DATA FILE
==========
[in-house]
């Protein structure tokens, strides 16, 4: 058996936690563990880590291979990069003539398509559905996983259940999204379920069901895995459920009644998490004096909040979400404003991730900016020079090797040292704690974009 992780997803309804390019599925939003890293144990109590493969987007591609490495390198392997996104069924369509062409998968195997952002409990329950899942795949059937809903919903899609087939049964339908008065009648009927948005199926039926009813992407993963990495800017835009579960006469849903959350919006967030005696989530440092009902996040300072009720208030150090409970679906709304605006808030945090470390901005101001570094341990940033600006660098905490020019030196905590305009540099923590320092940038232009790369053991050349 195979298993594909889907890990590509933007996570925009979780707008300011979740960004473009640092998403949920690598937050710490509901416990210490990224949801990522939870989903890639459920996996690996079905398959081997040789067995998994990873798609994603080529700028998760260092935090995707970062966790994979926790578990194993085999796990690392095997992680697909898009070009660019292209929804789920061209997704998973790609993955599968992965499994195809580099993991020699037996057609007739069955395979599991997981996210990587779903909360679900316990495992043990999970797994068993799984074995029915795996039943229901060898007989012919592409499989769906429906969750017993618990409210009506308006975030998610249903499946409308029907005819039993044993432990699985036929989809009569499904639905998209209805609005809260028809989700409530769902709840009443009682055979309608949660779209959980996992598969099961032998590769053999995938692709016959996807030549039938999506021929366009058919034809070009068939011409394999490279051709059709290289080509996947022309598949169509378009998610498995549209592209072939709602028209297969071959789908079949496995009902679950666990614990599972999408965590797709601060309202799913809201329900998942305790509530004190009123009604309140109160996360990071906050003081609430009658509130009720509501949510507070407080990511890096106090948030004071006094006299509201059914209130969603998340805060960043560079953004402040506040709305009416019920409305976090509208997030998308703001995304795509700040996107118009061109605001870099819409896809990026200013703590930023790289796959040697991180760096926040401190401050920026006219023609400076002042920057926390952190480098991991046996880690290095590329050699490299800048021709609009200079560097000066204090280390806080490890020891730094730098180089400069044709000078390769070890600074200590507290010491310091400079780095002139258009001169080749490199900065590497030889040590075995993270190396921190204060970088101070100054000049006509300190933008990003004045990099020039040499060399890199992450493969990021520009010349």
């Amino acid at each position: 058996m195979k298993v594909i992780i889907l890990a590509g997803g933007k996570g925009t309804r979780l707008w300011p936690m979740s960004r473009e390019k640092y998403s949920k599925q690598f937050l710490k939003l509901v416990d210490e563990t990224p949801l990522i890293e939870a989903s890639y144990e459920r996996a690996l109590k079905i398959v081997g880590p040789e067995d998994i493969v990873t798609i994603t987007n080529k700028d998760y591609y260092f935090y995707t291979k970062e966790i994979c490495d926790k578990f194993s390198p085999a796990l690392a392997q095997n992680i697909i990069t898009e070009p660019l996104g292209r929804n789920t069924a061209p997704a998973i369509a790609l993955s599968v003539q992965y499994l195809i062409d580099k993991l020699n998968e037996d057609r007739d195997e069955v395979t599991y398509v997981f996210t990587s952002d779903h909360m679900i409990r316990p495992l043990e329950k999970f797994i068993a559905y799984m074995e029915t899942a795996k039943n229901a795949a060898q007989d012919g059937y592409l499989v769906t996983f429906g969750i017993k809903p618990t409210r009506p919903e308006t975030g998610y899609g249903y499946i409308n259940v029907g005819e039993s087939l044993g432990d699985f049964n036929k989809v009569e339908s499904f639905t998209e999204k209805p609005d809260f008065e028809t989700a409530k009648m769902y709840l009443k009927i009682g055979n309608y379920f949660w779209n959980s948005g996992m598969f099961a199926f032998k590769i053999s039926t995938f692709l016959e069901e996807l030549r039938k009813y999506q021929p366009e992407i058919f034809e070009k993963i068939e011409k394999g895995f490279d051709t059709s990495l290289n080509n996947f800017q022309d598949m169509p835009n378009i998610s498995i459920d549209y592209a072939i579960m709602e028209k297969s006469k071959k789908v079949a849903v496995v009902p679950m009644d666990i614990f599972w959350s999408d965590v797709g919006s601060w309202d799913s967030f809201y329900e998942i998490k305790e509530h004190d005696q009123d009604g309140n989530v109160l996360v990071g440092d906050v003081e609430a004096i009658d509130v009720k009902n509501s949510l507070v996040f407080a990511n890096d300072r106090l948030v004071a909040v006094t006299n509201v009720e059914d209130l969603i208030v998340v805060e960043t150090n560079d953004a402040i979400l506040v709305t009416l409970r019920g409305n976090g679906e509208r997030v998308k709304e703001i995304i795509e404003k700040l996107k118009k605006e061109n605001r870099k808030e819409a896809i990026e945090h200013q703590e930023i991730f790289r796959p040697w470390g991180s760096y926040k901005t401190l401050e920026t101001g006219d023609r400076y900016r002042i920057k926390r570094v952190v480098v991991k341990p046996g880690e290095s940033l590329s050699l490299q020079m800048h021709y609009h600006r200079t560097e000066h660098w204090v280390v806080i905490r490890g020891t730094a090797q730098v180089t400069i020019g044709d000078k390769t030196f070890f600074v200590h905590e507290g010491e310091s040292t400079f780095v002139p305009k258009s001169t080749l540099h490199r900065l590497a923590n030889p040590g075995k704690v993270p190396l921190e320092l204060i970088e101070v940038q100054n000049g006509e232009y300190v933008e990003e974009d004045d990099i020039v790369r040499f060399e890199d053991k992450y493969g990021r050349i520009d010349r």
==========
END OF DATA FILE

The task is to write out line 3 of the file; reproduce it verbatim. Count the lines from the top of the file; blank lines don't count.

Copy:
């Amino acid at each position: 058996m195979k298993v594909i992780i889907l890990a590509g997803g933007k996570g925009t309804r979780l707008w300011p936690m979740s960004r473009e390019k640092y998403s949920k599925q690598f937050l710490k939003l509901v416990d210490e563990t990224p949801l990522i890293e939870a989903s890639y144990e459920r996996a690996l109590k079905i398959v081997g880590p040789e067995d998994i493969v990873t798609i994603t987007n080529k700028d998760y591609y260092f935090y995707t291979k970062e966790i994979c490495d926790k578990f194993s390198p085999a796990l690392a392997q095997n992680i697909i990069t898009e070009p660019l996104g292209r929804n789920t069924a061209p997704a998973i369509a790609l993955s599968v003539q992965y499994l195809i062409d580099k993991l020699n998968e037996d057609r007739d195997e069955v395979t599991y398509v997981f996210t990587s952002d779903h909360m679900i409990r316990p495992l043990e329950k999970f797994i068993a559905y799984m074995e029915t899942a795996k039943n229901a795949a060898q007989d012919g059937y592409l499989v769906t996983f429906g969750i017993k809903p618990t409210r009506p919903e308006t975030g998610y899609g249903y499946i409308n259940v029907g005819e039993s087939l044993g432990d699985f049964n036929k989809v009569e339908s499904f639905t998209e999204k209805p609005d809260f008065e028809t989700a409530k009648m769902y709840l009443k009927i009682g055979n309608y379920f949660w779209n959980s948005g996992m598969f099961a199926f032998k590769i053999s039926t995938f692709l016959e069901e996807l030549r039938k009813y999506q021929p366009e992407i058919f034809e070009k993963i068939e011409k394999g895995f490279d051709t059709s990495l290289n080509n996947f800017q022309d598949m169509p835009n378009i998610s498995i459920d549209y592209a072939i579960m709602e028209k297969s006469k071959k789908v079949a849903v496995v009902p679950m009644d666990i614990f599972w959350s999408d965590v797709g919006s601060w309202d799913s967030f809201y329900e998942i998490k305790e509530h004190d005696q009123d009604g309140n989530v109160l996360v990071g440092d906050v003081e609430a004096i009658d509130v009720k009902n509501s949510l507070v996040f407080a990511n890096d300072r106090l948030v004071a909040v006094t006299n509201v009720e059914d209130l969603i208030v998340v805060e960043t150090n560079d953004a402040i979400l506040v709305t009416l409970r019920g409305n976090g679906e509208r997030v998308k709304e703001i995304i795509e404003k700040l996107k118009k605006e061109n605001r870099k808030e819409a896809i990026e945090h200013q703590e930023i991730f790289r796959p040697w470390g991180s760096y926040k901005t401190l401050e920026t101001g006219d023609r400076y900016r002042i920057k926390r570094v952190v480098v991991k341990p046996g880690e290095s940033l590329s050699l490299q020079m800048h021709y609009h600006r200079t560097e000066h660098w204090v280390v806080i905490r490890g020891t730094a090797q730098v180089t400069i020019g044709d000078k390769t030196f070890f600074v200590h905590e507290g010491e310091s040292t400079f780095v002139p305009k258009s001169t080749l540099h490199r900065l590497a923590n030889p040590g075995k704690v993270p190396l921190e320092l204060i970088e101070v940038q100054n000049g006509e232009y300190v933008e990003e974009d004045d990099i020039v790369r040499f060399e890199d053991k992450y493969g990021r050349i520009d010349r």